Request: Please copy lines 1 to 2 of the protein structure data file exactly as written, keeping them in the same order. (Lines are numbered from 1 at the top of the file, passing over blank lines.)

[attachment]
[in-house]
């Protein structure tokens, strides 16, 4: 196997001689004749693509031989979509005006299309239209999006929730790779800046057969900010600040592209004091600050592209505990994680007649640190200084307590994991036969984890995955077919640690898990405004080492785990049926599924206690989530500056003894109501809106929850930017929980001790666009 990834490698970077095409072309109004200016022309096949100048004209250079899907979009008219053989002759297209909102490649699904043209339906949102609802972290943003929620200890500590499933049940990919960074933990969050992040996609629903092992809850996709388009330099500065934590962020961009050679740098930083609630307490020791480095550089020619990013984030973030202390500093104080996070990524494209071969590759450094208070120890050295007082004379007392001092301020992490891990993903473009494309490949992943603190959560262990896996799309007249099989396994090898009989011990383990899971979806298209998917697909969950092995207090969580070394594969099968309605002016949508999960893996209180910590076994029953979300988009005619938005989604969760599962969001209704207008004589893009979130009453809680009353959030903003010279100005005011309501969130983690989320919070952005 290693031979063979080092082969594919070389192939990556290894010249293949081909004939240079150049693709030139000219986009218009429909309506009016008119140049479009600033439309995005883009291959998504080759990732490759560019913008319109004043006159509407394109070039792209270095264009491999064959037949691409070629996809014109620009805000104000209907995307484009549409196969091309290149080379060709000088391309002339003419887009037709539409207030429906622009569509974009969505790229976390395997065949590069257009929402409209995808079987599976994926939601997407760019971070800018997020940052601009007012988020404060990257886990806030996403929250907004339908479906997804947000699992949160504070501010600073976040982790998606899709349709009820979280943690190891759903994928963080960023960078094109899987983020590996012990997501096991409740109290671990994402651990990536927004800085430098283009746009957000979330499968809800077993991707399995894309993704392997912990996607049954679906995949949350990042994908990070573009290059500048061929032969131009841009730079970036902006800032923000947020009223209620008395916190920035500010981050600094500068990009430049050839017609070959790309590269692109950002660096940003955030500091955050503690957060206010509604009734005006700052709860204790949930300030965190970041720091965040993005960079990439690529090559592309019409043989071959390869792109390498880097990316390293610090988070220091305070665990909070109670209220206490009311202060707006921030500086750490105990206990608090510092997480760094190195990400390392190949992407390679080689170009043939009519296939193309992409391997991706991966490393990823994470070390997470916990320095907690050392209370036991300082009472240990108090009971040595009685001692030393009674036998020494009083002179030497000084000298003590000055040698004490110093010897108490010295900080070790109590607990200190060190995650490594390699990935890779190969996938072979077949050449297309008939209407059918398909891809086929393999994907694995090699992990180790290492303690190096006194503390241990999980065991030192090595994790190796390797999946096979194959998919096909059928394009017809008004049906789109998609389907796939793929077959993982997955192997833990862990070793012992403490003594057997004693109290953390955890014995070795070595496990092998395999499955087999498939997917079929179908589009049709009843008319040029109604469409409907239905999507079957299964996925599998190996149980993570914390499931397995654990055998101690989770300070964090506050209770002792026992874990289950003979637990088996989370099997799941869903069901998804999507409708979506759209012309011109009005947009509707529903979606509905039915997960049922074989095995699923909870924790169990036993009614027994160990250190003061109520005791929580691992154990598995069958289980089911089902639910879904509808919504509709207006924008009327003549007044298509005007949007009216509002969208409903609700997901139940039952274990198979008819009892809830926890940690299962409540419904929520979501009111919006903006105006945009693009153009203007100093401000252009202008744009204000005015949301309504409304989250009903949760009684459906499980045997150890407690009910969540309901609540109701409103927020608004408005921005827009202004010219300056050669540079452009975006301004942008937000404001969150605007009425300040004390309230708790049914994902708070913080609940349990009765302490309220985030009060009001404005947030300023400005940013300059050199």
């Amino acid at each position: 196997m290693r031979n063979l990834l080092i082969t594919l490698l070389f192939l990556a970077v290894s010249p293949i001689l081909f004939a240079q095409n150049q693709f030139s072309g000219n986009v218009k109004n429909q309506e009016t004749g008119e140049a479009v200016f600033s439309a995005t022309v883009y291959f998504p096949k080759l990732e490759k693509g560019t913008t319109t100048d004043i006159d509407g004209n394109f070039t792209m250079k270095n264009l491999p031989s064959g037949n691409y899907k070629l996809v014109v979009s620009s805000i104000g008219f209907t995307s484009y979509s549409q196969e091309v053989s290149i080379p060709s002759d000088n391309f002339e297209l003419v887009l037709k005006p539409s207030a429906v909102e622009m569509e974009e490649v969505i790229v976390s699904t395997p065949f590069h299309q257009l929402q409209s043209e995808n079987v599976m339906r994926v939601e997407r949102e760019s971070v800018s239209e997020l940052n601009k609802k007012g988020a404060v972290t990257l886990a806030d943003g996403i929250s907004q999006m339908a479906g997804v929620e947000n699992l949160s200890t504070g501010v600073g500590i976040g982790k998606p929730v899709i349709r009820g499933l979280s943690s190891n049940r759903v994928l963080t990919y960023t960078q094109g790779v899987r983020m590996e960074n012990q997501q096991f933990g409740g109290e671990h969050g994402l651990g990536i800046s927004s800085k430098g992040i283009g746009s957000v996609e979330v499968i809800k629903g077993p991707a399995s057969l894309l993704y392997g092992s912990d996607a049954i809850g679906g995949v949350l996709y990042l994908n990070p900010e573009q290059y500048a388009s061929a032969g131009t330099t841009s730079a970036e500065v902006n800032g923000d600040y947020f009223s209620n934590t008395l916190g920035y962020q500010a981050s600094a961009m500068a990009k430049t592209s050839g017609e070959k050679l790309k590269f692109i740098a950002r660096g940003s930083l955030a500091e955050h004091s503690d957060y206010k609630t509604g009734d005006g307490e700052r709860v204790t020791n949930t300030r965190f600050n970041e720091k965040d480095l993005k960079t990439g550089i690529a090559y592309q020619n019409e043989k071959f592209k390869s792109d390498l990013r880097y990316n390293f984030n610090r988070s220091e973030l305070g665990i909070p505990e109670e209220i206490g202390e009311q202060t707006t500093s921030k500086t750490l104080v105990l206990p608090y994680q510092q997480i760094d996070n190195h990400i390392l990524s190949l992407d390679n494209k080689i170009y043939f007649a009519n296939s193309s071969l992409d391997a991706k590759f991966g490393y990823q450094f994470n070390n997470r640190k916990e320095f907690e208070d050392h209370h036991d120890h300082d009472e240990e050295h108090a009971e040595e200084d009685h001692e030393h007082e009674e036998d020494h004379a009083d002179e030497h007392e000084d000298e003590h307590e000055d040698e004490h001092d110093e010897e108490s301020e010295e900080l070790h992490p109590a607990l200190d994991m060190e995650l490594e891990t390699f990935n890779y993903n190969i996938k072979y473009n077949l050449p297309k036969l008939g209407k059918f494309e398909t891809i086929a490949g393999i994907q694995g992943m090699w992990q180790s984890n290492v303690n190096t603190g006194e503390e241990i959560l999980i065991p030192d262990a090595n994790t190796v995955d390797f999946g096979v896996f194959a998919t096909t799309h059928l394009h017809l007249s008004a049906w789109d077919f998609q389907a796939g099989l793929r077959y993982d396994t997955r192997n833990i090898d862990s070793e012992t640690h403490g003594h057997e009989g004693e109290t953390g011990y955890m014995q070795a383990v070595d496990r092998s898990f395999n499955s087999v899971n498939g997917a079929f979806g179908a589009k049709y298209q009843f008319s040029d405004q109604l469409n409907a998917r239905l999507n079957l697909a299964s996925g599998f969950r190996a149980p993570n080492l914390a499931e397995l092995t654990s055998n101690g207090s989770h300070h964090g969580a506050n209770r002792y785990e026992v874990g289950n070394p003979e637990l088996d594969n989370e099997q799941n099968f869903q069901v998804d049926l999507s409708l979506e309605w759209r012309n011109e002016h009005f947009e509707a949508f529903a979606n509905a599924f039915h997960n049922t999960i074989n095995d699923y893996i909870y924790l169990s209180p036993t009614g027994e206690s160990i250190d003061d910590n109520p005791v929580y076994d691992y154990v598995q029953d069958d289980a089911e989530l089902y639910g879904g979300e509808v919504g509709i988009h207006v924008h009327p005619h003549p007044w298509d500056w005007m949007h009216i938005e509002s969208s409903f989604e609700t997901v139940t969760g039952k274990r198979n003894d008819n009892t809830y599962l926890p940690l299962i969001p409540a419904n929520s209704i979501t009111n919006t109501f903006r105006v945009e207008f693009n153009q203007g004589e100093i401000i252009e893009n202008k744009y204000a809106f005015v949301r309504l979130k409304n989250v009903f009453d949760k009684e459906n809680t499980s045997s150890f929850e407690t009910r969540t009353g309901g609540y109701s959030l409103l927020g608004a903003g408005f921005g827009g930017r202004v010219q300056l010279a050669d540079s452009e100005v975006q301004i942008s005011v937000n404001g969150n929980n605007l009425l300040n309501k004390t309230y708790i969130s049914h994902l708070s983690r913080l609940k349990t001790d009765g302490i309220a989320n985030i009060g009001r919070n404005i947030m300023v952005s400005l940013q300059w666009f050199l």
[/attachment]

[in-house]
């Protein structure tokens, strides 16, 4: 196997001689004749693509031989979509005006299309239209999006929730790779800046057969900010600040592209004091600050592209505990994680007649640190200084307590994991036969984890995955077919640690898990405004080492785990049926599924206690989530500056003894109501809106929850930017929980001790666009 990834490698970077095409072309109004200016022309096949100048004209250079899907979009008219053989002759297209909102490649699904043209339906949102609802972290943003929620200890500590499933049940990919960074933990969050992040996609629903092992809850996709388009330099500065934590962020961009050679740098930083609630307490020791480095550089020619990013984030973030202390500093104080996070990524494209071969590759450094208070120890050295007082004379007392001092301020992490891990993903473009494309490949992943603190959560262990896996799309007249099989396994090898009989011990383990899971979806298209998917697909969950092995207090969580070394594969099968309605002016949508999960893996209180910590076994029953979300988009005619938005989604969760599962969001209704207008004589893009979130009453809680009353959030903003010279100005005011309501969130983690989320919070952005 290693031979063979080092082969594919070389192939990556290894010249293949081909004939240079150049693709030139000219986009218009429909309506009016008119140049479009600033439309995005883009291959998504080759990732490759560019913008319109004043006159509407394109070039792209270095264009491999064959037949691409070629996809014109620009805000104000209907995307484009549409196969091309290149080379060709000088391309002339003419887009037709539409207030429906622009569509974009969505790229976390395997065949590069257009929402409209995808079987599976994926939601997407760019971070800018997020940052601009007012988020404060990257886990806030996403929250907004339908479906997804947000699992949160504070501010600073976040982790998606899709349709009820979280943690190891759903994928963080960023960078094109899987983020590996012990997501096991409740109290671990994402651990990536927004800085430098283009746009957000979330499968809800077993991707399995894309993704392997912990996607049954679906995949949350990042994908990070573009290059500048061929032969131009841009730079970036902006800032923000947020009223209620008395916190920035500010981050600094500068990009430049050839017609070959790309590269692109950002660096940003955030500091955050503690957060206010509604009734005006700052709860204790949930300030965190970041720091965040993005960079990439690529090559592309019409043989071959390869792109390498880097990316390293610090988070220091305070665990909070109670209220206490009311202060707006921030500086750490105990206990608090510092997480760094190195990400390392190949992407390679080689170009043939009519296939193309992409391997991706991966490393990823994470070390997470916990320095907690050392209370036991300082009472240990108090009971040595009685001692030393009674036998020494009083002179030497000084000298003590000055040698004490110093010897108490010295900080070790109590607990200190060190995650490594390699990935890779190969996938072979077949050449297309008939209407059918398909891809086929393999994907694995090699992990180790290492303690190096006194503390241990999980065991030192090595994790190796390797999946096979194959998919096909059928394009017809008004049906789109998609389907796939793929077959993982997955192997833990862990070793012992403490003594057997004693109290953390955890014995070795070595496990092998395999499955087999498939997917079929179908589009049709009843008319040029109604469409409907239905999507079957299964996925599998190996149980993570914390499931397995654990055998101690989770300070964090506050209770002792026992874990289950003979637990088996989370099997799941869903069901998804999507409708979506759209012309011109009005947009509707529903979606509905039915997960049922074989095995699923909870924790169990036993009614027994160990250190003061109520005791929580691992154990598995069958289980089911089902639910879904509808919504509709207006924008009327003549007044298509005007949007009216509002969208409903609700997901139940039952274990198979008819009892809830926890940690299962409540419904929520979501009111919006903006105006945009693009153009203007100093401000252009202008744009204000005015949301309504409304989250009903949760009684459906499980045997150890407690009910969540309901609540109701409103927020608004408005921005827009202004010219300056050669540079452009975006301004942008937000404001969150605007009425300040004390309230708790049914994902708070913080609940349990009765302490309220985030009060009001404005947030300023400005940013300059050199």